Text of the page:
Orange County residents who intend to move out of California, or those who contemplate a relocation to the Golden State, may find that their new address adds complexity to their estate planning. It is often best to revise a will, trust or other estate planning document when moving across state lines. This helps to avoid potential problems and may possibly be advantageous to the estate or trust.
One of the first steps will be to carefully go through trusts, wills and all other relevant documents to remove references to the laws of the prior state. This is especially important with health-related documents such as medical powers of attorney or living wills. Many end-of-life issues are governed at the state level, and there are some differences among the states. Most such documents should be easily portable from one state to another in the legal sense. However, the instructions will be implemented by local physicians and medical professionals. In order to avoid dangerous complications and obscure directives it is always best to give health care workers documentation that they are familiar with and know how to handle.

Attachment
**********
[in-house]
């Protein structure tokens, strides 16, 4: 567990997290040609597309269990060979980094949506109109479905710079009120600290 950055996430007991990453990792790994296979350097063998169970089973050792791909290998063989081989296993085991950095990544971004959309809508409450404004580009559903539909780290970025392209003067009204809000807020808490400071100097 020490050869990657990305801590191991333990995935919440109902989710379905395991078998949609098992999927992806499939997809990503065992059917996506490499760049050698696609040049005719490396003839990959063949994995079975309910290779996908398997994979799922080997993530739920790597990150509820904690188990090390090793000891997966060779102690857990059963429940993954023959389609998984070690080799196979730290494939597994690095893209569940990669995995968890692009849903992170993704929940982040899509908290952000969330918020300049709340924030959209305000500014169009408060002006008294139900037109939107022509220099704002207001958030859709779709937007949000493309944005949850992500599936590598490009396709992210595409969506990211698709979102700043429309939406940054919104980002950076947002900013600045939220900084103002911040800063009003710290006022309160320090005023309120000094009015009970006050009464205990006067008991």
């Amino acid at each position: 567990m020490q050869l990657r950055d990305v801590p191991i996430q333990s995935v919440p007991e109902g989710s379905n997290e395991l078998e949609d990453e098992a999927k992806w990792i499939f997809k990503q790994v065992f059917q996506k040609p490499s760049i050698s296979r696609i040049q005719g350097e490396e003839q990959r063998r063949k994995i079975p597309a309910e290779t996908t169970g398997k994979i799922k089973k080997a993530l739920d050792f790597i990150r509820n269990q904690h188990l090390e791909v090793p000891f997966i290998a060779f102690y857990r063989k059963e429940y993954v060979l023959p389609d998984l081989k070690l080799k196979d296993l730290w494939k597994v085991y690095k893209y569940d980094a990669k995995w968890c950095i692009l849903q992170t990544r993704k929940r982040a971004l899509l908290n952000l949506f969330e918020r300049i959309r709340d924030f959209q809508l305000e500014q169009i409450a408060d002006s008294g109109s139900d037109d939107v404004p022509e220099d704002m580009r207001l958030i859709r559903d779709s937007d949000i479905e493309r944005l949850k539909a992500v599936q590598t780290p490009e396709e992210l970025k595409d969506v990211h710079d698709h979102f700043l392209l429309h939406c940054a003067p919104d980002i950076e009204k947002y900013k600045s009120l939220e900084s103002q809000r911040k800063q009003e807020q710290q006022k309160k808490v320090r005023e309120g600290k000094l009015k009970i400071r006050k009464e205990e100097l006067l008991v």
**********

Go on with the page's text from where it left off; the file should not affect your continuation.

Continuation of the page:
Another central issue affects married people. California is a community property state, in which all assets and property obtained during the marriage are considered to be jointly owned by both spouses. Most other states follow equitable distribution principles, so the chances are good that this may change in the move. It is critical to review all estate planning documents when moving between states with different laws about marital property.
An attorney can help guide relocating clients as they seek to responsibly manage their estate plans and end-of-life instructions. Whether moving to or from the state, familiarity with applicable law can be beneficial.
Source: The Spectrum, "Where do we begin estate planning? We need a list", Michael Baron, July 23, 2014